UT Austin Energy Bulletin Nov-Dec 2016



Energy Institute releases Full Cost of Electricity Study
Energy Institute Director Dr. Tom Edgar, Deputy Director Dr. Michael Webber and Assistant Director Dr. Carey King traveled to the nation's capital in December to release a new research project, the Full Cost of Electricity, an interdisciplinary initiative aimed at identifying and quantifying the full-system cost of electric power generation and delivery – from the power plant to the wall socket. The trio, joined by the McCombs School of Business' Dr. Jim Dyer, principal investigator for the project, Energy Institute Assistant Director Dr. Fred Beach and Postdoctoral Research Fellow Dr. Josh Rhodes, participated in a press conference and briefed officials from several regulatory agencies, including the Department of Energy, the Environmental Protection Agency and the Federal Energy Regulatory Commission. Read more.


Statoil expands fellowship program in Cockrell School of Engineering
The Cockrell School of Engineering and Jackson School of Geosciences has signed a $2.5 million renewal agreement with Norwegian energy company Statoil to expand research addressing a range of environmental and energy issues, said Prof. Jon Olson, Chair of the Department of Petroleum and Geosystems Engineering. During the past five years, Statoil has supported more than 30 UT Austin graduate students through its Fellowship program. The new funding will support 11 continuing graduate student research projects and five new Statoil fellows. Read more.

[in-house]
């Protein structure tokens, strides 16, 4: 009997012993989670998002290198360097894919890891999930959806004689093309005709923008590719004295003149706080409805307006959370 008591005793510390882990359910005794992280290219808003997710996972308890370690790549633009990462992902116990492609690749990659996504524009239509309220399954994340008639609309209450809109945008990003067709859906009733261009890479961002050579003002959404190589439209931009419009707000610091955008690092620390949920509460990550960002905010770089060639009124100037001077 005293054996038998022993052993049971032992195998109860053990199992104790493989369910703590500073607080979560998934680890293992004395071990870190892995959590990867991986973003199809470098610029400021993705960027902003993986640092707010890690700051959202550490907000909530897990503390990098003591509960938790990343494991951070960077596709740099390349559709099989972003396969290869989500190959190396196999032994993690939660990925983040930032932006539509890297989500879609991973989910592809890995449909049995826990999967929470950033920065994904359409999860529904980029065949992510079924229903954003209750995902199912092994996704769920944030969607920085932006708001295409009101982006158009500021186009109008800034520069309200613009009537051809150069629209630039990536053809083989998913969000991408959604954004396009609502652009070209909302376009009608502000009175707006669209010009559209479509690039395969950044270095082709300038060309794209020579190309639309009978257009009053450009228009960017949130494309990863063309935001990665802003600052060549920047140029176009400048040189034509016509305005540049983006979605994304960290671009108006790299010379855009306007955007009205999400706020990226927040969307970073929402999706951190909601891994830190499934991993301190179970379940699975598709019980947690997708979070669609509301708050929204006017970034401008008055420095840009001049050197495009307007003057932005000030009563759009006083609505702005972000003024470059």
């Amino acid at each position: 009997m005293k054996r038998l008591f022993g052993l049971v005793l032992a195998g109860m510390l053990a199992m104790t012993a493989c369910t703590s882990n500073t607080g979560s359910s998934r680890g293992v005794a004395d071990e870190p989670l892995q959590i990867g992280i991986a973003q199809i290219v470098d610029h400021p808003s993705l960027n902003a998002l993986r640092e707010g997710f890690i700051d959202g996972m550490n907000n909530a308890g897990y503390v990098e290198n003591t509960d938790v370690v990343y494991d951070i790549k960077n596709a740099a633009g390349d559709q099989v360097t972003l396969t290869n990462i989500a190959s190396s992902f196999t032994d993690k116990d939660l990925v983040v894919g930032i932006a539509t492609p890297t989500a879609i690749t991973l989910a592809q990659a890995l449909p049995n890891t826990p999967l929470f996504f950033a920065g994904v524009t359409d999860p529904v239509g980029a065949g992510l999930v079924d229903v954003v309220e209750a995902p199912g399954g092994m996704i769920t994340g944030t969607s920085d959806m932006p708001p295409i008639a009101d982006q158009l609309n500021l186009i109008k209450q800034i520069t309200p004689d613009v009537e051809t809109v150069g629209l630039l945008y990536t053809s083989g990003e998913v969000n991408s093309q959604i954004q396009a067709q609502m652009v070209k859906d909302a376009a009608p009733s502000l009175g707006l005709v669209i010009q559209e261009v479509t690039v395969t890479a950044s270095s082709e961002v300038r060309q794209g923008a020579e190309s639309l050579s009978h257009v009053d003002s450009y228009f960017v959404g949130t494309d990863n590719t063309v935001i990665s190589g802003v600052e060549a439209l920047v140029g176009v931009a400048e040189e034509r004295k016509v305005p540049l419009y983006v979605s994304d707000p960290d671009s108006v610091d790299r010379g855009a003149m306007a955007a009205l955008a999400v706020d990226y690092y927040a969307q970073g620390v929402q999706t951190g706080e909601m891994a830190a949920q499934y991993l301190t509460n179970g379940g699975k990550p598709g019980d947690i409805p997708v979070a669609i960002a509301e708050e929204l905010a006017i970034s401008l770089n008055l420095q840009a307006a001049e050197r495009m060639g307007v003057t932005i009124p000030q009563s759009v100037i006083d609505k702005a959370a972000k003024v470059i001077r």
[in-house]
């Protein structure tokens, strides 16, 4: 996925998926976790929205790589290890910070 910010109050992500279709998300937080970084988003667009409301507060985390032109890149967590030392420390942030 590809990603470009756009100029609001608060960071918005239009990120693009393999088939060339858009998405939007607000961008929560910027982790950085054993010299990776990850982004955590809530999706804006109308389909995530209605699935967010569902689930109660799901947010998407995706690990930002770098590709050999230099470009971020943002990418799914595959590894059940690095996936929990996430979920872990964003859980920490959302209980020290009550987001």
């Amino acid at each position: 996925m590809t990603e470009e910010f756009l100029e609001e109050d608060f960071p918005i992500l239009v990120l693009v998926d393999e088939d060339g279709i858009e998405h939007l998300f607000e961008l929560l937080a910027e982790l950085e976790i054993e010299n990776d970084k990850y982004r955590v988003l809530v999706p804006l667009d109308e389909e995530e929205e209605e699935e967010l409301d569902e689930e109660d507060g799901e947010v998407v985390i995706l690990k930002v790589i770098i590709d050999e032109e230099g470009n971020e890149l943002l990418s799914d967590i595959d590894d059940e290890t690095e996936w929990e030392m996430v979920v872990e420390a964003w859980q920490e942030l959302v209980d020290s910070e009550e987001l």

Trinidad and Tobago at energy crossroads
Kevin Ramnarine, Distinguished Affiliated Scholar in the KBH Center for Energy, Law & Business, offered insights from his experiences as former Energy Minister of Trinidad and Tobago during the Center's recent symposium, "Transboundary Resource Agreements: The Gulf of Mexico-Caribbean Sea Experience." Ramnarine noted that while energy development worldwide has been on the rise, growth in Trinidad and Tobago has not kept pace. For more, read his keynote speech or presentation.


Protecting Species or Hindering Energy Development: how the Endangered Species Act affects energy projects on Western Public Lands
Since enacted more than 40 years ago, the federal Endangered Species Act (ESA) has been one of the most celebrated – and controversial – environmental laws on the books. In a new article published in Environmental Law Reporter, UT Austin environmental law experts Melinda Taylor, executive director of UT Austin's KBH Energy Center, Romany Webb, and Vanessa Puig-Williams, delved into the ESA to see how it works in practice in light of criticisms frequently leveled its way. In a nutshell, the authors learned that only a small fraction of energy projects developed on public lands are reviewed at all under the ESA. In those cases, the process usually goes quickly for the majority of oil and gas projects, but there tends to be lengthy and complicated consultation on solar energy and wind energy projects. Read more.




LBJ School receives $1.25 million to continue studying barriers to solar adoption
LBJ School of Public Affairs Prof. Varun Rai has received a $1.25 million grant from SunShot Initiative, a Department of Energy (DOE) project designed to accelerate the adoption of solar energy technologies throughout the U.S. The grant will enable Dr. Rai to continue his research in the diffusion of clean energy technologies and barriers to solar adoption. Ultimately, Rai hopes to provide policymakers and solar industry representatives the information they need to make decisions affecting future PV costs and deployment. Read more.


Petroleum and Geosystems Engineering Department offers students unique opportunity to refine data analysis skills